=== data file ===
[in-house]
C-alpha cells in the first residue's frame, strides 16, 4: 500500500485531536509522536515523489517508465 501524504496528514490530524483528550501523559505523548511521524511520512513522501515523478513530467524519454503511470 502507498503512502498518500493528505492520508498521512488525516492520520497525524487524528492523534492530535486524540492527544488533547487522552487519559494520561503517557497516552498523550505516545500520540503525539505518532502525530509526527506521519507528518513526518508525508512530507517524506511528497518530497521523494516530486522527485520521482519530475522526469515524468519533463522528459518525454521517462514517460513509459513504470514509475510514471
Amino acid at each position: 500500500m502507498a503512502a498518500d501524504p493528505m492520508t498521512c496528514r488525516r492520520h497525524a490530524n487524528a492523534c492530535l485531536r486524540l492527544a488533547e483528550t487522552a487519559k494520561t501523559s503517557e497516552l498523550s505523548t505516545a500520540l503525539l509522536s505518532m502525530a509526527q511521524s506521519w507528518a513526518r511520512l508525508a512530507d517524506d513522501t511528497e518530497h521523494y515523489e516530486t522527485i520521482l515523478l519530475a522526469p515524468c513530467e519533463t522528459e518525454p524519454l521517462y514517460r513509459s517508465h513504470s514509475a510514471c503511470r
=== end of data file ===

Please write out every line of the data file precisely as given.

[in-house]
C-alpha cells in the first residue's frame, strides 16, 4: 500500500485531536509522536515523489517508465 501524504496528514490530524483528550501523559505523548511521524511520512513522501515523478513530467524519454503511470 502507498503512502498518500493528505492520508498521512488525516492520520497525524487524528492523534492530535486524540492527544488533547487522552487519559494520561503517557497516552498523550505516545500520540503525539505518532502525530509526527506521519507528518513526518508525508512530507517524506511528497518530497521523494516530486522527485520521482519530475522526469515524468519533463522528459518525454521517462514517460513509459513504470514509475510514471
Amino acid at each position: 500500500m502507498a503512502a498518500d501524504p493528505m492520508t498521512c496528514r488525516r492520520h497525524a490530524n487524528a492523534c492530535l485531536r486524540l492527544a488533547e483528550t487522552a487519559k494520561t501523559s503517557e497516552l498523550s505523548t505516545a500520540l503525539l509522536s505518532m502525530a509526527q511521524s506521519w507528518a513526518r511520512l508525508a512530507d517524506d513522501t511528497e518530497h521523494y515523489e516530486t522527485i520521482l515523478l519530475a522526469p515524468c513530467e519533463t522528459e518525454p524519454l521517462y514517460r513509459s517508465h513504470s514509475a510514471c503511470r